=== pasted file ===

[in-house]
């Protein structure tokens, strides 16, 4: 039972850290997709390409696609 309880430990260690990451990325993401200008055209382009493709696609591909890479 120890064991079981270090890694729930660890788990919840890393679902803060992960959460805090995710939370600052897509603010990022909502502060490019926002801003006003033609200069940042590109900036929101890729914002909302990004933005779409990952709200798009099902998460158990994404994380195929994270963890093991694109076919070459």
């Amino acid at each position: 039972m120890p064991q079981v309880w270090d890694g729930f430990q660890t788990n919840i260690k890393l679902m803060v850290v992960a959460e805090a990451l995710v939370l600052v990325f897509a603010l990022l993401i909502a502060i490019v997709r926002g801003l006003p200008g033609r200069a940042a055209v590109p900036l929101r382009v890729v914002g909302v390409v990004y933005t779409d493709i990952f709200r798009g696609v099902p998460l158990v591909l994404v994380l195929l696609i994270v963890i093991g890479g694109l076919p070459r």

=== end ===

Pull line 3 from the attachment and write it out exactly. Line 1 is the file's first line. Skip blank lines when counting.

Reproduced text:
């Amino acid at each position: 039972m120890p064991q079981v309880w270090d890694g729930f430990q660890t788990n919840i260690k890393l679902m803060v850290v992960a959460e805090a990451l995710v939370l600052v990325f897509a603010l990022l993401i909502a502060i490019v997709r926002g801003l006003p200008g033609r200069a940042a055209v590109p900036l929101r382009v890729v914002g909302v390409v990004y933005t779409d493709i990952f709200r798009g696609v099902p998460l158990v591909l994404v994380l195929l696609i994270v963890i093991g890479g694109l076919p070459r």